A correspondent once asked General Westmoreland, the American commanding general and architect of the war, what he thought of how the French fought the war and was he studying the lessons of the French? He said, "Why should I study the lessons of the French? They haven't won a war since Napoleon." This was the American attitude of total arrogance. — From an interview with Col. David Hackworth.
BTW Do you recognize that face? It's a wanted terrorist. I'm guessing that it's going to be difficult to id anyone with that photo. I was disappointed this morning to find that the post office did not have wanted posters up. You can get them online though.
About 1/3 of them due to US military action. More deaths in the second year post-invasion than in the first.
I won't link the image, but it's a Casper, you know, Friendly Ghost, cartoon. Man, if I had realized, I would have cared about comics as a kid. The site, Super Dickery, has lots of unfortunate sexual innuendo, ridiculous propaganda, racism, and the like. All from the comics. I'm told that this site is even funnier if you cared about the comics, or Superman, or the like.
Amazing to see popular coverage of atheism. And terribly odd to think of Jesse Ventura as a spokesperson for anything, or eloquent.
An interesting interview by Naomi Klein as the news of UN killings of women and children gradually leak out of Haiti.
With the 1/2 billionth coming up, shouldn't people have had the decency to buy better songs? Sunday, at 2:44PM EST, Amy Greer of Lafayette, Indiana bought Faith Hill's Mississippi Girl to win.
For 16,000 people in a former sports stadium. Opiate of the masses for sure.
Mara in hat.
Sylvia embracing life.
It's clear that Somalia is a wonderful tourist destination. If you're looking for something out of Mad Max but with a little bit of a watery twist. Hmmmm...Kevin Costner's Water World?
And that appears to include just victims of the insurgents, not the US military. Total Iraqi deaths are not incompatible with that 100,000 number propagated a few months back.
At the state level. It might even pass in Vermont and California.
Never thought at the time (1991-1995) that these would still be here.
d...@ux1.cso.uiuc.edu (dolan andrew patrick) writes:
>I have heard a bit about Euhemerism, the basic premise of which is that the
>myths are just distorted recollections of actual historical persons whose deeds
>have acquired a supernatural aura with the [passage of thousands of years.
>I would be interested in learning bout any books or poapers that write about
>the Greek Gods and Goddesses (as well as the perasonailities of other
>mythologies) from the point of view of history, as well as any estimates
>of the age that the historical personages may have lived in - i.e. - what
>point in time. Were the tales of the \Gods just propaganda created to
>keep the masses pacified by telling them that their royal family was
>of supoernatural origin? I understand that someone called Banier wrote about
>this but have not come across any of his writings.
Certainly the historical reality of treating natural rulers as divine is
well established. In addition to the divine right of kings and the living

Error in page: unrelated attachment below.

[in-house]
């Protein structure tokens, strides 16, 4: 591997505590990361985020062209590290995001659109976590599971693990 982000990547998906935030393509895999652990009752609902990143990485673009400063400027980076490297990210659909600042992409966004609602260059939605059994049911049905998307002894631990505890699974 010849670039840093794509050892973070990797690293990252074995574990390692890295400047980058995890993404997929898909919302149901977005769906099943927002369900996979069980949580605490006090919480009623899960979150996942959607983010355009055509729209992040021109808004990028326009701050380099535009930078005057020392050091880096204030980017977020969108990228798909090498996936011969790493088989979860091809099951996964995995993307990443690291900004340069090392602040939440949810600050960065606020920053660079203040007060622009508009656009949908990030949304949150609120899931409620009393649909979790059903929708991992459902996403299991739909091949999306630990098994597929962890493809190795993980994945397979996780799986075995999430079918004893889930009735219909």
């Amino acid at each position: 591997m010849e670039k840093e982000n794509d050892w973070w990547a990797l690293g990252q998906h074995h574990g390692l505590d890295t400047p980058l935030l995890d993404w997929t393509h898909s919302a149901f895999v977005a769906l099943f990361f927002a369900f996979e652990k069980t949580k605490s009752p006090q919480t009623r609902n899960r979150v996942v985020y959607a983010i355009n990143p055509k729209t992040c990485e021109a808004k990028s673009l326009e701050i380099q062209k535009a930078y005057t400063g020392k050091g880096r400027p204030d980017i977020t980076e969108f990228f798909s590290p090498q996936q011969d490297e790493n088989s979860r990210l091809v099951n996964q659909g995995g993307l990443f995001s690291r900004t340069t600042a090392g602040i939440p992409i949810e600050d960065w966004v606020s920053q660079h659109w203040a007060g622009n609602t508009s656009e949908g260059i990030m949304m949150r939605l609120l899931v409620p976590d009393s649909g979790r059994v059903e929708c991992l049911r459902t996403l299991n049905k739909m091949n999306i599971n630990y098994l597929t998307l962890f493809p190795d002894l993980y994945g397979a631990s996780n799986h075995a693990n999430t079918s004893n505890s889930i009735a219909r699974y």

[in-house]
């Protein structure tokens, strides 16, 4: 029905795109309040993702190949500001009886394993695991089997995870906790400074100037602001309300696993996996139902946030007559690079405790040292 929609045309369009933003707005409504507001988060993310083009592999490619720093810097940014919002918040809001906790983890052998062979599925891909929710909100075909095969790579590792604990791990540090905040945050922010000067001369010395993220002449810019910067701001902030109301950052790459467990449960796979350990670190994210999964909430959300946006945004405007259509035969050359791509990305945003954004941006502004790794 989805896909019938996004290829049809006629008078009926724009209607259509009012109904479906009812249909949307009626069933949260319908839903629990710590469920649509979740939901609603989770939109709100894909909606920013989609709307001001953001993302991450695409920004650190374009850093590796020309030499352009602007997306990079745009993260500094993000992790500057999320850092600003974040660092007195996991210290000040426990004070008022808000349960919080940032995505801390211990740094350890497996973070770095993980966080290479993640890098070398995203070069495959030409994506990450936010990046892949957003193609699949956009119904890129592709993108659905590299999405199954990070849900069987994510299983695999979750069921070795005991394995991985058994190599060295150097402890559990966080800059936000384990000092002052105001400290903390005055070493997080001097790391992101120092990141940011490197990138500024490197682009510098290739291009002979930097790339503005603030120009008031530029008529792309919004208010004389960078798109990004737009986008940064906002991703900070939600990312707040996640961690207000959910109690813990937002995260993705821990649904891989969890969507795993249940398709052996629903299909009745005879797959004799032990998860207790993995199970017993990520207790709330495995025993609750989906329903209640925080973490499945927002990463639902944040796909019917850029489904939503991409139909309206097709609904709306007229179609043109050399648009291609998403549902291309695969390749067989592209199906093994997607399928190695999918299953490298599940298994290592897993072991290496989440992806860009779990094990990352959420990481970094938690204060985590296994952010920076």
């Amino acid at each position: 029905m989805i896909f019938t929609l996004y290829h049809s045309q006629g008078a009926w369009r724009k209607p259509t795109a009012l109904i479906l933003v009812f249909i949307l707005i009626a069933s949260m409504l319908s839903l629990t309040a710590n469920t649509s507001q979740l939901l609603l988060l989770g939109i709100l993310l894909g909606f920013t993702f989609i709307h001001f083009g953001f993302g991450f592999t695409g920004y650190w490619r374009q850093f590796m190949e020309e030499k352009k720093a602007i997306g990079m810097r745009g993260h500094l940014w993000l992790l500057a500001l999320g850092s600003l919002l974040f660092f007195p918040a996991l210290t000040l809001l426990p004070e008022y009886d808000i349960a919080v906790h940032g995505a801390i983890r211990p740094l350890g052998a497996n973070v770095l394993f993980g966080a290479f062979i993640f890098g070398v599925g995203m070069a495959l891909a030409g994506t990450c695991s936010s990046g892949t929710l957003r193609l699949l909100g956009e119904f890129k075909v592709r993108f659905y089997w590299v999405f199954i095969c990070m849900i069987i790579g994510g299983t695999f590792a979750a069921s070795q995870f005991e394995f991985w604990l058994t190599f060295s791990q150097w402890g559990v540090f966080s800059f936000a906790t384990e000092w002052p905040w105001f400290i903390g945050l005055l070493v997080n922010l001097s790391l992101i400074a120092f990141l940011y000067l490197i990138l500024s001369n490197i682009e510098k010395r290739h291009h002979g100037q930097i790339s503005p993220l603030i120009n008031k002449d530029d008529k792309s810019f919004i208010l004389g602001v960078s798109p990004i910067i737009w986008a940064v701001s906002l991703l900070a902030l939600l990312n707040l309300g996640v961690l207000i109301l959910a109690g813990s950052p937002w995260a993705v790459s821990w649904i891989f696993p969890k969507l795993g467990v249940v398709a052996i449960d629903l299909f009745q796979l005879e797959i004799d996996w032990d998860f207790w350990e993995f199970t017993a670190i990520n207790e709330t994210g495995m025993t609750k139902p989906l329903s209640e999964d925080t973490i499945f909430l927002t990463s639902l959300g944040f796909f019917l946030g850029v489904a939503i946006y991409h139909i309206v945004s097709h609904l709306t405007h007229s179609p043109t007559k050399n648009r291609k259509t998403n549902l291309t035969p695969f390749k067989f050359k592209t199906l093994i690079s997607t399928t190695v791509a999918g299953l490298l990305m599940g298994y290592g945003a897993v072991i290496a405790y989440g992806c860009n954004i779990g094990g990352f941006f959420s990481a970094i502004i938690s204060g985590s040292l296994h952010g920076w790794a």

god emperors, you also had Alexander the Great inserting images of himself
into the local temples of newly conquered regions. A number of classical
writers either explicitly, or more often, implicitly treated the gods as
historical figures of old whose stories were magnified by time and their
propaganda. In _Sacred History_ this premise appears quite clearly. Many
later writers treated other relgions and myths in the same way, see for
example Bocaccio's _Geneology of the Gentile Gods_. Someone did this sort
of analysis of the Judeo-Christian thing - historical figures whose actions
were given religious significance only after many years had passed. Banier?
The name rings a bell, but I'd have to check back on my lit theory notes
to find anything of substance.
Laboratory for Astrophysics and Space Research, University of Chicago
NB: I have long since forgotten what I once knew about Sacred History alas.
Okay, since I've left the BBC playing on my computer all day, I might as well put something up here.
Amazing that only two people died in that bus. The other photo is, presumably, a mobile phone picture from the Kings Cross evacuation. (BBC)
Personal photos of the explosions. Also from the BBC.
Burn victim being led away.
The bus bombing took place right in front of the British Medical Association headquarters. Patient being treated and blood on the wall of the building. (BBC)
UK flag at half staff over Buckingham Palace.
Blitz pictures. But don't get me started on the fascism thread.
Instead of talking about the bombs in London, let's look to a study of how skilled players utilize their muscles to play the didgeridoo.
Three items from the New York Times:
No surprise here. Toddlers in this study.
The "president" of Somalia is leading his followers south through the country to a showdown with the warlords in Moggie. Sounds like a bad plot idea for Mad Max 7, in 3-D.
An LA film-maker finds himself imprisoned, without charges, in Iraq. Due process? Habeas corpus? What's all that liberal talk...
Well, I'll do my best to not talk of it much. The Nation makes the 5-4 O'Connor votes and the horrible past (pre-FDR) of the court plain. Someone slap me if I post more on the Supremes.
Happy 10th to amazon.com and just wondering who the heck would buy 1082 books with a single click. Hmmmm...actually, it would be an interesting art project...let me start writing the grant application...
Karl Rove did it. Is anyone surprised? It's hard to picture the trial that Ted Rall would love to see though. Any action at all this late in the pusch seems unlikely, still, wish-fulfillment is a powerful urge.
$262,000 per year in Minneapolis. That includes a $1.2M house and a $700k vacation house in Ely or Brainerd. Plus two luxury cars, $17k in private school charges, and $1500 in savings. Cheaper than Batman at least (see earlier entries).
Well, not as many guests as I had hoped, but a really good weekend. I think I'll adopt a different strategy for next year's party. Or something like that.
You can learn quite a bit from this little animation. Well done little bit of data processing.
Other Iraq links for today:
Op-ed, NYT, "Dangerous Incompetence"
Report on the ground in Iraq. Fight for an area and then leave it to the insurgents. Sound familar?
She was on the correct side of more 5-4 votes than I'd care to contemplate right now. A bit of a surpirse since I figured Rehnquist would step aside first. With the two of them leaving, we can expect a big fight in Congress over whatever lunatics Bush picks. My suspicion is that he'll pick one total lunatic (a la Scalia or Thomas) and one anti-choice "moderate." But Karl might veto a move that looks even slightly like compromise.